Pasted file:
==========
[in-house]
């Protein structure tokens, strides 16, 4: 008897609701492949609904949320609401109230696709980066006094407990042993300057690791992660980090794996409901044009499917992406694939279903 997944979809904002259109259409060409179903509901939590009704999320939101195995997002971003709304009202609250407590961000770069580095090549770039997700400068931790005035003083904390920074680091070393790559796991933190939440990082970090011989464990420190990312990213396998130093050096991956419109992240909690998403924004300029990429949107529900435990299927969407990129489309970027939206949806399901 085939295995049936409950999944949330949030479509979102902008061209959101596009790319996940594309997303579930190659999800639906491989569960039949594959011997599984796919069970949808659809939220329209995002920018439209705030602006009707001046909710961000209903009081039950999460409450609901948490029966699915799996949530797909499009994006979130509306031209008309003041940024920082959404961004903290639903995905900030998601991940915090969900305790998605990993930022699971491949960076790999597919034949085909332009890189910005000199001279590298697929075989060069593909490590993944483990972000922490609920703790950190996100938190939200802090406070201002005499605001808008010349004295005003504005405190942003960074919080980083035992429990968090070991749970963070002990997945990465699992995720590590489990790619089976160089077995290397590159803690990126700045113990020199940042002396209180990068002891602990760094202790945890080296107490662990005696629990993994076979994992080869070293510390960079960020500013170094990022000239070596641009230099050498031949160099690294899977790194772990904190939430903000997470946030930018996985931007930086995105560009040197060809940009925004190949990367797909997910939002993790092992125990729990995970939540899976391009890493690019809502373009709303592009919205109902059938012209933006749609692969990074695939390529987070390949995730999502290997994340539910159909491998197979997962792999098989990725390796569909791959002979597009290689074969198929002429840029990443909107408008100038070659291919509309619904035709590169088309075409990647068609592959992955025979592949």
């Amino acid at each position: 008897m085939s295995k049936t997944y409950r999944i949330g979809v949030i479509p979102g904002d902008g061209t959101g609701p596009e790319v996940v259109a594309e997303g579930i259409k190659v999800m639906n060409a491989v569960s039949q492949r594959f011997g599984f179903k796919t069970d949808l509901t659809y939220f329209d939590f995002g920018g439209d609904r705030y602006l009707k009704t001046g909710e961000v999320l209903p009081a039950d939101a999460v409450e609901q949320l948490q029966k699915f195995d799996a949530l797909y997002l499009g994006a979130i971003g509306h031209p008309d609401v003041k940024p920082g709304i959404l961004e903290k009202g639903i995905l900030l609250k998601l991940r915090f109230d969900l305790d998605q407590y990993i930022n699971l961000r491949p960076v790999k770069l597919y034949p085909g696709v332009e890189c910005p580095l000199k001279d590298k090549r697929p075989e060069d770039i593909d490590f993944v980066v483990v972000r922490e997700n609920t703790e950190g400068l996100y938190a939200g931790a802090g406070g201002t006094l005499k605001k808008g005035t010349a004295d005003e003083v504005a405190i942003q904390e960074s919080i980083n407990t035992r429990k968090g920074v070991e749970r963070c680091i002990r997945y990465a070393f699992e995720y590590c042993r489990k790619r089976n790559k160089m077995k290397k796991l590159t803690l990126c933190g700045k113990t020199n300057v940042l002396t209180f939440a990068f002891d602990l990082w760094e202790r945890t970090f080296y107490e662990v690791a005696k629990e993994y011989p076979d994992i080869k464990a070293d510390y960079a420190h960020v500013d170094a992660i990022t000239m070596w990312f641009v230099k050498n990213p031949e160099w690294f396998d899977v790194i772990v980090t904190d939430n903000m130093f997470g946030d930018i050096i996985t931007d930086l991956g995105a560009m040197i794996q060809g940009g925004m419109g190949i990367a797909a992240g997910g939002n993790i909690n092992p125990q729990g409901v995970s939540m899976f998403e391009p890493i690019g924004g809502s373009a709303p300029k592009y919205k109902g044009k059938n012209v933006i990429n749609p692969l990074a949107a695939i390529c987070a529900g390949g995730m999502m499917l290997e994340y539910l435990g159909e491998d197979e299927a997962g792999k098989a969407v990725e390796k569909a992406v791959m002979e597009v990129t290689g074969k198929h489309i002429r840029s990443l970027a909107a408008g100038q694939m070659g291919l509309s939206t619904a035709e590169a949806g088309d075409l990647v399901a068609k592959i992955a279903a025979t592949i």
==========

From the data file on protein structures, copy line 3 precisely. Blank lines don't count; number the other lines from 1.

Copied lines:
């Amino acid at each position: 008897m085939s295995k049936t997944y409950r999944i949330g979809v949030i479509p979102g904002d902008g061209t959101g609701p596009e790319v996940v259109a594309e997303g579930i259409k190659v999800m639906n060409a491989v569960s039949q492949r594959f011997g599984f179903k796919t069970d949808l509901t659809y939220f329209d939590f995002g920018g439209d609904r705030y602006l009707k009704t001046g909710e961000v999320l209903p009081a039950d939101a999460v409450e609901q949320l948490q029966k699915f195995d799996a949530l797909y997002l499009g994006a979130i971003g509306h031209p008309d609401v003041k940024p920082g709304i959404l961004e903290k009202g639903i995905l900030l609250k998601l991940r915090f109230d969900l305790d998605q407590y990993i930022n699971l961000r491949p960076v790999k770069l597919y034949p085909g696709v332009e890189c910005p580095l000199k001279d590298k090549r697929p075989e060069d770039i593909d490590f993944v980066v483990v972000r922490e997700n609920t703790e950190g400068l996100y938190a939200g931790a802090g406070g201002t006094l005499k605001k808008g005035t010349a004295d005003e003083v504005a405190i942003q904390e960074s919080i980083n407990t035992r429990k968090g920074v070991e749970r963070c680091i002990r997945y990465a070393f699992e995720y590590c042993r489990k790619r089976n790559k160089m077995k290397k796991l590159t803690l990126c933190g700045k113990t020199n300057v940042l002396t209180f939440a990068f002891d602990l990082w760094e202790r945890t970090f080296y107490e662990v690791a005696k629990e993994y011989p076979d994992i080869k464990a070293d510390y960079a420190h960020v500013d170094a992660i990022t000239m070596w990312f641009v230099k050498n990213p031949e160099w690294f396998d899977v790194i772990v980090t904190d939430n903000m130093f997470g946030d930018i050096i996985t931007d930086l991956g995105a560009m040197i794996q060809g940009g925004m419109g190949i990367a797909a992240g997910g939002n993790i909690n092992p125990q729990g409901v995970s939540m899976f998403e391009p890493i690019g924004g809502s373009a709303p300029k592009y919205k109902g044009k059938n012209v933006i990429n749609p692969l990074a949107a695939i390529c987070a529900g390949g995730m999502m499917l290997e994340y539910l435990g159909e491998d197979e299927a997962g792999k098989a969407v990725e390796k569909a992406v791959m002979e597009v990129t290689g074969k198929h489309i002429r840029s990443l970027a909107a408008g100038q694939m070659g291919l509309s939206t619904a035709e590169a949806g088309d075409l990647v399901a068609k592959i992955a279903a025979t592949i």